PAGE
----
A Lecture by Peter Rooke of the West Cumberland Railway Museum
Tuesday 4th February 2020, Palestra House
Written by John Doyle
Peter Rooke travelled from Cumbria to deliver his talk to members assembled in one of Palestra House's many meeting rooms. Peter is a now retired civil engineer who worked for many years at the Sellafield nuclear installation. His energies are now channelled towards establishment and maintenance of the West Cumberland Railway museum in the coastal village of St Bees where his numerous railway artefacts are housed.
The museum is located in what was St Bees "department store" on Main Street. Entrance is free, voluntary donations towards it's upkeep and the acquisition of further exhibits are welcome and generally acknowledged by a large slice of cake. Details of the museum can be found at the Facebook page "West Cumberland Railway Museum".
Peter described how the railways of Cumbria arrived early in the 19th century to serve the needs of industry particularly coal and iron rather than those of passengers. Cumbria's earliest railway was the east west Newcastle and Carlisle followed by those from Carlisle to Maryport, and Port Carlisle. Both Enterprises were driven by the desire to link coal extraction with west coast seaports. The coming of the railways as well as promoting economic growth was also an engine of social change in Cumbria.
Peter told of George Stephenson's eminent role in promoting and constructing early Cumbrian railways. He was instrumental in advocating a more heavily engineered version of the now Cumbrian coast line as the link between Lancaster an Carlisle. The proposal was rejected by a Parliamentary commission in favour of the present route via Shap summit. Peter also related how Stephenson's "Rocket" found its way to preservation after a brief, unsuccessful second career, working coal trains in the Brampton coal field.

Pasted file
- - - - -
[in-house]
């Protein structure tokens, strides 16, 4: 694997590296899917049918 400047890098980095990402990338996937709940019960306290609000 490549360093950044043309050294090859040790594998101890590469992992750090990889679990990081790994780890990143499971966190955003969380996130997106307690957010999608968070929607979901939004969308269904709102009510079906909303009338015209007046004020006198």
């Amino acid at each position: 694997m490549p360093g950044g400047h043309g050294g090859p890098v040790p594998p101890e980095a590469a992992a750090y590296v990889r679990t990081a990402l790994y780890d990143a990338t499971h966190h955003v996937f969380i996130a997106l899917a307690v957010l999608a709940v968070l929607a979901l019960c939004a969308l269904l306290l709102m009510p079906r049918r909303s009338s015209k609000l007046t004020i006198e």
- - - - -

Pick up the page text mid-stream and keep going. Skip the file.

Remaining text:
The early Cumbrian railways were incredibly profitable on the back of mineral and goods traffic some paying dividends as high as 20% which seem astronomical compared to today's bank interest rates on savings. Peter continued the story of how the local companies were amalgamated, nationalised and eventually how many lines closed as the industries they supported closed. He highlighted the once major steel works in Workington which manufactured rail, not only for Britain, but also much of the World.
Peter spoke about a number of local curiosities: Coppernob an 1846 Furness Railway locomotive displayed for many years in a glass enclosure at Barrow in Furness until being directly hit by a bomb during the last World War. The loco can now be seen at the National Railway museum, shrapnel scars and all. A very early locomotive works established at Lowca on the coast which lasted until 1926, it's business fatally undermined by a disasterous fire in which the wooden patterns used during manufacture were burned. The last standard gauge rope worked incline the Corkickle Brake which survived as late as 1986, handling 1/2 million tons of traffic at its peak.
To bring things up to date Peter spoke about loco haulage on the Cumbria coast and described a proposal now underway to deep mine high quality coal from a pit near Whitehaven to be transported by rail to Teesside and then export for steel making.
Peter brought several interesting artefacts from the museum which the audience were invited to view and handle during the talk. Of particular interest was a time piece, still in working order, used to "transport" railway time around the country before the widespread use of the electric telegraph. When it's use was superceded by the telegraph it was presented as a long service award to a guard, and has hence survived . It is incredibly rare and is said to be one of only three surviving in the world.
The talk was greatly appreciated by the audience who asked several questions before the evening concluded with Peter being thanked in the usual way.